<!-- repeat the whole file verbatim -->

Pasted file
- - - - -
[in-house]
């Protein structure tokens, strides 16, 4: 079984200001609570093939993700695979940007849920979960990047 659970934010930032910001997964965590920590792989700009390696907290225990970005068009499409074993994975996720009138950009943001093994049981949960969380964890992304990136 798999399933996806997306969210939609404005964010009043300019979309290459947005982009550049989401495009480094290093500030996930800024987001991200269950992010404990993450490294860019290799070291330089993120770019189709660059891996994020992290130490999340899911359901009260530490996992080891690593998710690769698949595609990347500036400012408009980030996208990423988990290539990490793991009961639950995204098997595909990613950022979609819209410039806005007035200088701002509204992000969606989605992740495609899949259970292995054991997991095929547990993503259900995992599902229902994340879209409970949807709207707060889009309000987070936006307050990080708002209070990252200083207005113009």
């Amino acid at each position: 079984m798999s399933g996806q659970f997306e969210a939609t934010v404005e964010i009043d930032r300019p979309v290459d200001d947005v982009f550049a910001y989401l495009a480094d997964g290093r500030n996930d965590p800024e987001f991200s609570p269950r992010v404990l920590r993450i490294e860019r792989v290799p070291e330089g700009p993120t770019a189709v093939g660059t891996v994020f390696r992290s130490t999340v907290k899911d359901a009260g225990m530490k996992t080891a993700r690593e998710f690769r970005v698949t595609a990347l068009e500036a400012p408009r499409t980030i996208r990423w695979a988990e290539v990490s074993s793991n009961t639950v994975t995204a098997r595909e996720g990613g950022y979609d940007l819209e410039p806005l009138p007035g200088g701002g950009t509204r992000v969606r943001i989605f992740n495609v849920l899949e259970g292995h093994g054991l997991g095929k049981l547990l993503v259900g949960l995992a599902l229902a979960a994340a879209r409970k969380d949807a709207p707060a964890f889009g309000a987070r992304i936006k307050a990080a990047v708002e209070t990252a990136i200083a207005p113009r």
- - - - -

[in-house]
């Protein structure tokens, strides 16, 4: 079984200001609570093939993700695979940007849920979960990047 659970934010930032910001997964965590920590792989700009390696907290225990970005068009499409074993994975996720009138950009943001093994049981949960969380964890992304990136 798999399933996806997306969210939609404005964010009043300019979309290459947005982009550049989401495009480094290093500030996930800024987001991200269950992010404990993450490294860019290799070291330089993120770019189709660059891996994020992290130490999340899911359901009260530490996992080891690593998710690769698949595609990347500036400012408009980030996208990423988990290539990490793991009961639950995204098997595909990613950022979609819209410039806005007035200088701002509204992000969606989605992740495609899949259970292995054991997991095929547990993503259900995992599902229902994340879209409970949807709207707060889009309000987070936006307050990080708002209070990252200083207005113009």
């Amino acid at each position: 079984m798999s399933g996806q659970f997306e969210a939609t934010v404005e964010i009043d930032r300019p979309v290459d200001d947005v982009f550049a910001y989401l495009a480094d997964g290093r500030n996930d965590p800024e987001f991200s609570p269950r992010v404990l920590r993450i490294e860019r792989v290799p070291e330089g700009p993120t770019a189709v093939g660059t891996v994020f390696r992290s130490t999340v907290k899911d359901a009260g225990m530490k996992t080891a993700r690593e998710f690769r970005v698949t595609a990347l068009e500036a400012p408009r499409t980030i996208r990423w695979a988990e290539v990490s074993s793991n009961t639950v994975t995204a098997r595909e996720g990613g950022y979609d940007l819209e410039p806005l009138p007035g200088g701002g950009t509204r992000v969606r943001i989605f992740n495609v849920l899949e259970g292995h093994g054991l997991g095929k049981l547990l993503v259900g949960l995992a599902l229902a979960a994340a879209r409970k969380d949807a709207p707060a964890f889009g309000a987070r992304i936006k307050a990080a990047v708002e209070t990252a990136i200083a207005p113009r």